The oddity of the beautiful school

The workshop where I spent the day here in Janesville was held in the John Kennedy Elementary School, a 10-year-old building with overwhelmingly successful design: colours, materials, lines, flexibility and light.  Linoleum hallways have pieces cut into them representing the trivium and the quadrivium; the high metal ceiling in the performing arts area is painted light blue with white “clouds” supporting the lights; heavy duty wooden cubbies on wheels line corridors but can be shifted away if the full width of one hall or another is required.

It occurs to me that I haven’t seen such a well designed–and well maintained–public school building in perhaps my entire life.  No scars on the paint from door handles that have banged for lack of doorstopper, cheery colourful tiles in the washrooms that are clean, clean, clean.  And, to boot, the presentations could take advantage of a stellar sound system, just fine projector and screen.  Even the lunchtime caterer arrived silently set up and returned to take down on cat’s paws.

The presentations rolled, too, like water off a healthy duck’s back. Fullcast’s Dan Bostick, with two teen actors, engaged; Michele Cobb wore her APA hat and showed emerging technology with all the grace of a chef making omelettes; CCBC’s Merri Lindgren talked books I already know and made them sound enticing all over again.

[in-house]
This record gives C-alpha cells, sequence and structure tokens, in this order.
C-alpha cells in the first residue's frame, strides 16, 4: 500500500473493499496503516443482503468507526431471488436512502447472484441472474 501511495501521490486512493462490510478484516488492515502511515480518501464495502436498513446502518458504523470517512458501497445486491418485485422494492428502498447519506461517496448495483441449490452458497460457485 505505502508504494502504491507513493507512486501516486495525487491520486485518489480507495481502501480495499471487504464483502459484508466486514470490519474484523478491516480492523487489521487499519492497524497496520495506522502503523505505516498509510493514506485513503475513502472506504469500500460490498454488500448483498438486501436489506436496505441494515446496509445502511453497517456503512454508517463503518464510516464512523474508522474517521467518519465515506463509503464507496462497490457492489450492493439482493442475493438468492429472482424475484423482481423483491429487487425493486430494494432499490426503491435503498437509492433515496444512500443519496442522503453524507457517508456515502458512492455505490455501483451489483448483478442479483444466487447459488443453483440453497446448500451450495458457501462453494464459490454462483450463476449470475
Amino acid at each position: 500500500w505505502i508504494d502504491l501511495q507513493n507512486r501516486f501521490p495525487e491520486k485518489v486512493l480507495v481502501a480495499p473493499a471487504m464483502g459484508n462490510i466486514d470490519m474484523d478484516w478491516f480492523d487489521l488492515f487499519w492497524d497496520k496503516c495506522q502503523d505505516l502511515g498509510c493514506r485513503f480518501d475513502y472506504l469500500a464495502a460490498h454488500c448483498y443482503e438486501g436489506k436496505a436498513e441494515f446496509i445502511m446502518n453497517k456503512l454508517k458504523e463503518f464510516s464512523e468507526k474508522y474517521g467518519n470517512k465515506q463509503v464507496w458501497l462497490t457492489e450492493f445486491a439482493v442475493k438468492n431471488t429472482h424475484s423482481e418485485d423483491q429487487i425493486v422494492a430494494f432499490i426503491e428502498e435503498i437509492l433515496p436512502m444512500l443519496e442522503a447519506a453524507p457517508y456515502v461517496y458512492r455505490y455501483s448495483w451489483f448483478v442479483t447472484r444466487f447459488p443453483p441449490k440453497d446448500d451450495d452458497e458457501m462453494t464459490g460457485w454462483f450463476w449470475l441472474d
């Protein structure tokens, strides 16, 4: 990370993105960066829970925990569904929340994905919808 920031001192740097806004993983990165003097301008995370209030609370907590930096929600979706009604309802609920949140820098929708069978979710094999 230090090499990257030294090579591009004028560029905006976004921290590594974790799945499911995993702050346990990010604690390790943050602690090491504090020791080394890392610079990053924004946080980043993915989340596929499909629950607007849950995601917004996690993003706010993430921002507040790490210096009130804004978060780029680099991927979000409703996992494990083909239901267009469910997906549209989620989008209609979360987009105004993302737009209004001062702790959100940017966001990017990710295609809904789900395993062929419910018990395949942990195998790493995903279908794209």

Was it the setting that kept things humming without the almost-always overtalker who throws off the schedule?

Nearly a dozen local teens came out on a Saturday morning to talk about their listening preferences–without a snarky one in the bunch (but plenty with enough insouciance to assure us that they weren’t a Stepford crop). No one complained about the sandwiches or the cookies; people said please and thank you and asked real questions.

In short the day fit the building, a kind of unanticipated idyll.


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